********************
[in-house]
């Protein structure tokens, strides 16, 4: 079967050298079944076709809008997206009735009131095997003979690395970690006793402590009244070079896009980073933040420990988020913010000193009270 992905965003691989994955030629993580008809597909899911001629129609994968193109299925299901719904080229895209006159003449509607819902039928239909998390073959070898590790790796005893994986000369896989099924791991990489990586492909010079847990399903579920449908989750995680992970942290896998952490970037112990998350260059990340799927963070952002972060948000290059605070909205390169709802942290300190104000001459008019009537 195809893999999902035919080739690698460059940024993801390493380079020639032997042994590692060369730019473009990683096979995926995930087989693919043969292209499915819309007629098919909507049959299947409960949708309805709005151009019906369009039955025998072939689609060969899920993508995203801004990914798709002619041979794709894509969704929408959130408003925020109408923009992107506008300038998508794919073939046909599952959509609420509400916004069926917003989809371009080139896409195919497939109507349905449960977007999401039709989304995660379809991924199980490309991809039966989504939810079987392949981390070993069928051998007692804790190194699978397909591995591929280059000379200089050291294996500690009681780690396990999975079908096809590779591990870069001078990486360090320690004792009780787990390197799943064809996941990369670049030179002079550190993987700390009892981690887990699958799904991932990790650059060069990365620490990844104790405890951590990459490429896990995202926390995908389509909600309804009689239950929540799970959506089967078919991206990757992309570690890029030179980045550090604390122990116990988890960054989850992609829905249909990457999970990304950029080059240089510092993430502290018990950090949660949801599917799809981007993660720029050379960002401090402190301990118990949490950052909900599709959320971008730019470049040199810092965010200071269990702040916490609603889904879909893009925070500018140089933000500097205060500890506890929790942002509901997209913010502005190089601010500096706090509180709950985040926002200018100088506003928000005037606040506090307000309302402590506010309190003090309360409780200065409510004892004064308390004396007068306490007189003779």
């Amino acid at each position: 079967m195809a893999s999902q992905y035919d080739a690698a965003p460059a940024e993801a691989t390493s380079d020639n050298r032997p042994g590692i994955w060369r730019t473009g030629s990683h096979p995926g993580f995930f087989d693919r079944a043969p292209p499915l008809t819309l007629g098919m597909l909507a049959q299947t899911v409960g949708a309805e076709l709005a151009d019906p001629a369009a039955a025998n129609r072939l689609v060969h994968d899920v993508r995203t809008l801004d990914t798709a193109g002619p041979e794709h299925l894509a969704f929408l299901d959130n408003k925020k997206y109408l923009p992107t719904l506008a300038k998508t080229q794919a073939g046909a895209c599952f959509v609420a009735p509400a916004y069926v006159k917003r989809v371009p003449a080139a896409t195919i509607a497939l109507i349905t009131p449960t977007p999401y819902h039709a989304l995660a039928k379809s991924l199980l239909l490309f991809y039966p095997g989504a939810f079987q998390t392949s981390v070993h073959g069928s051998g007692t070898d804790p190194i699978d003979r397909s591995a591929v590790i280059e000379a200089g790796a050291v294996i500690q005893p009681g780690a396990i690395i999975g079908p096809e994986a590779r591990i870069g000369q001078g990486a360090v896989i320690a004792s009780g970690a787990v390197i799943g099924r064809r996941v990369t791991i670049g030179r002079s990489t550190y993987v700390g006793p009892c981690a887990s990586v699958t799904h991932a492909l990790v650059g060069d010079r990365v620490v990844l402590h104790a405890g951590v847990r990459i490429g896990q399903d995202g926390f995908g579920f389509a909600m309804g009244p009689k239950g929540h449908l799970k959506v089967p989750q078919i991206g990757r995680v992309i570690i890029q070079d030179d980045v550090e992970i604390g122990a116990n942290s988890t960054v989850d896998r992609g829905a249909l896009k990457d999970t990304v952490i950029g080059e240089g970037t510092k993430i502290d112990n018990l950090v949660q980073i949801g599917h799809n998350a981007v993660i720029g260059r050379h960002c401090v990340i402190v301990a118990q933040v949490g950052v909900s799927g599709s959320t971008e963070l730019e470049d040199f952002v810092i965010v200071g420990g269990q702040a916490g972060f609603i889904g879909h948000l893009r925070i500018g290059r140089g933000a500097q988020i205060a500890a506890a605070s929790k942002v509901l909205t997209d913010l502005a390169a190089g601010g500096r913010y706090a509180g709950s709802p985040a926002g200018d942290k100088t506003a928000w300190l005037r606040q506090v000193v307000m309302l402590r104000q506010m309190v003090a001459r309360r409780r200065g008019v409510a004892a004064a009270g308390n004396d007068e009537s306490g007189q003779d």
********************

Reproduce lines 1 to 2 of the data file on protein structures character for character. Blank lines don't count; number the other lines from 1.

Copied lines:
[in-house]
């Protein structure tokens, strides 16, 4: 079967050298079944076709809008997206009735009131095997003979690395970690006793402590009244070079896009980073933040420990988020913010000193009270 992905965003691989994955030629993580008809597909899911001629129609994968193109299925299901719904080229895209006159003449509607819902039928239909998390073959070898590790790796005893994986000369896989099924791991990489990586492909010079847990399903579920449908989750995680992970942290896998952490970037112990998350260059990340799927963070952002972060948000290059605070909205390169709802942290300190104000001459008019009537 195809893999999902035919080739690698460059940024993801390493380079020639032997042994590692060369730019473009990683096979995926995930087989693919043969292209499915819309007629098919909507049959299947409960949708309805709005151009019906369009039955025998072939689609060969899920993508995203801004990914798709002619041979794709894509969704929408959130408003925020109408923009992107506008300038998508794919073939046909599952959509609420509400916004069926917003989809371009080139896409195919497939109507349905449960977007999401039709989304995660379809991924199980490309991809039966989504939810079987392949981390070993069928051998007692804790190194699978397909591995591929280059000379200089050291294996500690009681780690396990999975079908096809590779591990870069001078990486360090320690004792009780787990390197799943064809996941990369670049030179002079550190993987700390009892981690887990699958799904991932990790650059060069990365620490990844104790405890951590990459490429896990995202926390995908389509909600309804009689239950929540799970959506089967078919991206990757992309570690890029030179980045550090604390122990116990988890960054989850992609829905249909990457999970990304950029080059240089510092993430502290018990950090949660949801599917799809981007993660720029050379960002401090402190301990118990949490950052909900599709959320971008730019470049040199810092965010200071269990702040916490609603889904879909893009925070500018140089933000500097205060500890506890929790942002509901997209913010502005190089601010500096706090509180709950985040926002200018100088506003928000005037606040506090307000309302402590506010309190003090309360409780200065409510004892004064308390004396007068306490007189003779």